Monday, December 27, 2010

Synthetic Marijuana Substitute Under Federal Review

Many of you are probably already familiar with the scandal that was created when a home video was released showing teen superstar Miley Cyrus smoking what at first was assumed to be marijuana from a bong. Cyrus' publicist quickly shared that she actually was smoking Salvia, a plant that is legal in most states and does have hallucinogenic effects on users. The incident once again raised the question over whether Salvia and other similar substances should become banned or at least more carefully controlled.

An article in yesterday's Houston Chronicle revealed the increasing use of a synthetic marijuana substitute, both in Texas and around the country. Harris County has recorded the most calls of any area in the state to the Texas Poison Center Network, with the effects of smoking the substance including hallucinations, vomiting, and rapid heart rate. The five primary substances used to make the chemically sprayed herbal incense are now receiving a closer look from the U.S. Drug Enforcement Administration and the government organization announced it will ban the chemical compounds while they are being studied over the next year, with the possibility that they will become permanently controlled substances.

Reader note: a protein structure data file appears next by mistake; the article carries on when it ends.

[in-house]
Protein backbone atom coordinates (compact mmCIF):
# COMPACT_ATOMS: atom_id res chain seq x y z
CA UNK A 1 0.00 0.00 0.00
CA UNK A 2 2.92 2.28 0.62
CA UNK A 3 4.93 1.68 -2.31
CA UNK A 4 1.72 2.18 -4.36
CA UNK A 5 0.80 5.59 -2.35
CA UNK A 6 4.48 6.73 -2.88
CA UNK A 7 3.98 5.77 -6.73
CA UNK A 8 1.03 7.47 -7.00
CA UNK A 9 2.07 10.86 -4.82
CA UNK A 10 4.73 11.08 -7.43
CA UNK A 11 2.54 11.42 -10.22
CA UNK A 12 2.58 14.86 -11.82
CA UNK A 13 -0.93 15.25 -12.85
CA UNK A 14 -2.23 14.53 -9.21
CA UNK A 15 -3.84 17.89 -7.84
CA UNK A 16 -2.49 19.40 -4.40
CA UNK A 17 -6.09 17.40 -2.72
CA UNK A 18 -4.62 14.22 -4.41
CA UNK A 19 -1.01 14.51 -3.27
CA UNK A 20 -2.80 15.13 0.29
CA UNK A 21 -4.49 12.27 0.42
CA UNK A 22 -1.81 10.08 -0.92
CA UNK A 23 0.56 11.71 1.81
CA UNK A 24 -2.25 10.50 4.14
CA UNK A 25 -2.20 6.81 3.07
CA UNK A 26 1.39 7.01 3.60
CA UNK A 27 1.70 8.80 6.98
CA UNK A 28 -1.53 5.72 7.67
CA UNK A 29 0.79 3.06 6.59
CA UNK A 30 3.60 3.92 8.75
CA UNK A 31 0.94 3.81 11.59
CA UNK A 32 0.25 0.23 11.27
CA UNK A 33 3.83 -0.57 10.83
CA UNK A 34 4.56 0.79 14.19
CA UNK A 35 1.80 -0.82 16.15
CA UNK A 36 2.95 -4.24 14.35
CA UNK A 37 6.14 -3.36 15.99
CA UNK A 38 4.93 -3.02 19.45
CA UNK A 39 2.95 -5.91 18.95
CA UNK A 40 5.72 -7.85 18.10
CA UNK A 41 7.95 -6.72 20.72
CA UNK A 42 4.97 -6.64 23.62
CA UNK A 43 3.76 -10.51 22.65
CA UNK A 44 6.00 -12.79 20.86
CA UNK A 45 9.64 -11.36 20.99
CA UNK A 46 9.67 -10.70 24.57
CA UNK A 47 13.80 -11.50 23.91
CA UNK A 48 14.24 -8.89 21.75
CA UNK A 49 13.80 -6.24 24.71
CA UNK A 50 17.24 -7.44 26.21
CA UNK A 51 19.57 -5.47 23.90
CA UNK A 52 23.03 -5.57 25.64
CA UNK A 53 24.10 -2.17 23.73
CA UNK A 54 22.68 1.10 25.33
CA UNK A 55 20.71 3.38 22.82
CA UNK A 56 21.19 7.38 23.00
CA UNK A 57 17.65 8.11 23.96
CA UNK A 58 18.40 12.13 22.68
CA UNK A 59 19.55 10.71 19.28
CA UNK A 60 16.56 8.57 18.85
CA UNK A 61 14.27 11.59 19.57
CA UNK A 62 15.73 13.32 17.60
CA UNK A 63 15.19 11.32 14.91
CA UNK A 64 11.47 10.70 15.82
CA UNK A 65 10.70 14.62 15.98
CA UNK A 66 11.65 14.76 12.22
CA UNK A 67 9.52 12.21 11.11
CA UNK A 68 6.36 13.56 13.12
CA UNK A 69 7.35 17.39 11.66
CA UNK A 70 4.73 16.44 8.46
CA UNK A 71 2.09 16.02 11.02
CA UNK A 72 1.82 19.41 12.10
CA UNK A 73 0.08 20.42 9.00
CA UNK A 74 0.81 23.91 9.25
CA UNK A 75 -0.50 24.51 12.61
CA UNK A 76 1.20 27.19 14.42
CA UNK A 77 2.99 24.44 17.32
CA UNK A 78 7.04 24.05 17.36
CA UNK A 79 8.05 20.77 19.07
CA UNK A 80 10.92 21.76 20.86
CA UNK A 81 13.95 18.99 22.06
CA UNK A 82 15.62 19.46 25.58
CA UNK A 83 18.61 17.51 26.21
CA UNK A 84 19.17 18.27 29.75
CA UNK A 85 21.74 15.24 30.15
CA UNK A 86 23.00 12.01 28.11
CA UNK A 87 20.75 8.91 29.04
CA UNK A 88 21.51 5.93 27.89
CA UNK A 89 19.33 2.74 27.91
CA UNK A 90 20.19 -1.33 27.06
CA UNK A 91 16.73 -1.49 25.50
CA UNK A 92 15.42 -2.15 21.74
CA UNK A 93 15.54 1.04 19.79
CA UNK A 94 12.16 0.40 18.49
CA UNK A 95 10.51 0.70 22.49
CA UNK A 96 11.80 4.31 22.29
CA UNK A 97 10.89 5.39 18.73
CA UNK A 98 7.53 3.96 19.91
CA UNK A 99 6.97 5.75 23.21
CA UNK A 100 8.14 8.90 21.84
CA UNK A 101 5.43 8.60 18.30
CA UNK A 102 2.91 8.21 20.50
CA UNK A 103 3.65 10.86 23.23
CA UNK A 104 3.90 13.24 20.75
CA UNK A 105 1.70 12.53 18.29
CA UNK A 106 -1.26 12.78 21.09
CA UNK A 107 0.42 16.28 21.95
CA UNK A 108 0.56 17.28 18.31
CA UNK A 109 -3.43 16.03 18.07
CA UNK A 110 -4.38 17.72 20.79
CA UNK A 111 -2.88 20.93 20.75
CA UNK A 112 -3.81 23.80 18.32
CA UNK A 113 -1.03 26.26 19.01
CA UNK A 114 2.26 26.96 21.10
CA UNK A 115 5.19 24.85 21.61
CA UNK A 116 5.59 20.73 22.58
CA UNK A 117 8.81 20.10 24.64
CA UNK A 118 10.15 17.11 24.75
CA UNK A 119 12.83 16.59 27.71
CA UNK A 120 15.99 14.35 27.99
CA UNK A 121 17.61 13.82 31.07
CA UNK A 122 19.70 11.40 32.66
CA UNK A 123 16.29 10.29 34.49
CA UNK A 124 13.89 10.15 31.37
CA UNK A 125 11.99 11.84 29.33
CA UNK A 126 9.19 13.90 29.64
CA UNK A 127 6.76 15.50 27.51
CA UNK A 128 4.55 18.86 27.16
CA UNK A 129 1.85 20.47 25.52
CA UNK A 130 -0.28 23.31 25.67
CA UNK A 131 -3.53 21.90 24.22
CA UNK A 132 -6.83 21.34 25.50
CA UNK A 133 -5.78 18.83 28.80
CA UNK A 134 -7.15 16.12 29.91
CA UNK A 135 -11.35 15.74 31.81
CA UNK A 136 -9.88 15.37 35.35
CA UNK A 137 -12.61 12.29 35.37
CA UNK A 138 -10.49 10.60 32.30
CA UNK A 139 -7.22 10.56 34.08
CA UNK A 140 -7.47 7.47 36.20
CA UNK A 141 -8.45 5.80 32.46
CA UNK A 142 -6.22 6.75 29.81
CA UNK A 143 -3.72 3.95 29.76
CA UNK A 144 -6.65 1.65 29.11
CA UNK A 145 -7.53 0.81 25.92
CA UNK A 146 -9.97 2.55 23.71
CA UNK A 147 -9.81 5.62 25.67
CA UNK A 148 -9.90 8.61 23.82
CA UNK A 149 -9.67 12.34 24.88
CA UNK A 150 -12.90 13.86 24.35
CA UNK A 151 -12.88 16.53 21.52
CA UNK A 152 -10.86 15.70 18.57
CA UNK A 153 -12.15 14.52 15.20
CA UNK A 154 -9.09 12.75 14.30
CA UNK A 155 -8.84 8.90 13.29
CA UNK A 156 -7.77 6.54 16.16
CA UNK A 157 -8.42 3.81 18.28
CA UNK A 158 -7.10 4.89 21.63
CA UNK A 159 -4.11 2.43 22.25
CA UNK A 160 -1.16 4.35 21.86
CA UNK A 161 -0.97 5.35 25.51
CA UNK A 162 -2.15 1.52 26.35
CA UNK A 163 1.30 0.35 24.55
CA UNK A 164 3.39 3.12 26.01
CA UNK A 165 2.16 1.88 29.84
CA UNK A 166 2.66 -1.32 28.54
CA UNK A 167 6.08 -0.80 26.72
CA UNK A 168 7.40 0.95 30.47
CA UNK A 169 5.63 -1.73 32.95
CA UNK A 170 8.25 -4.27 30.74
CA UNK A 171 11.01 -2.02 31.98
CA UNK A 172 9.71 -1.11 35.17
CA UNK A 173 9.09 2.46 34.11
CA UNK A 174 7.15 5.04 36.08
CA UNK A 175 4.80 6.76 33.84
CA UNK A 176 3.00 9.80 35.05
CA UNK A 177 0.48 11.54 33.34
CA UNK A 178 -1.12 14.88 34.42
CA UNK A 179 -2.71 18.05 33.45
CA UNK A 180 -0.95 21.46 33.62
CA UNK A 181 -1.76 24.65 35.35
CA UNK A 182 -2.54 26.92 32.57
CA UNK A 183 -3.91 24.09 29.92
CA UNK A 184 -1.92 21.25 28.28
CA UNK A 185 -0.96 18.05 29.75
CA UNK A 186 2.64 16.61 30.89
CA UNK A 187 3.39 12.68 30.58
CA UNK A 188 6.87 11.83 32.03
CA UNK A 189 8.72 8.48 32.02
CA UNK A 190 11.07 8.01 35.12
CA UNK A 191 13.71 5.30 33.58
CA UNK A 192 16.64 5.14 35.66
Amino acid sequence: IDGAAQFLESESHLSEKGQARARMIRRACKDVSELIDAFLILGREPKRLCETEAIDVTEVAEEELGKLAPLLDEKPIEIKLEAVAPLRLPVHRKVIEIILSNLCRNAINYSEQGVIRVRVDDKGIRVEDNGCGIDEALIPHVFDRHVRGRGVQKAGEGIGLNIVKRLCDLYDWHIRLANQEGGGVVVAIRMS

As efforts are considered to control some of these marijuana substitutes more closely, there are conservative activists such as Rev. Pat Robertson who are advocating for less harsh punishments for those who use marijuana. What do you think of these two differing positions concerning drug use in our country?

The criminal defense attorneys at Bertolino LLP make it a priority to stay on top of all local, state, and federal laws that may affect you and we certainly are following any changes to our drug laws. If you have been accused of creating or possessing a controlled substance, our experienced lawyers can help. Please call our Austin, Houston, or San Antonio office today.

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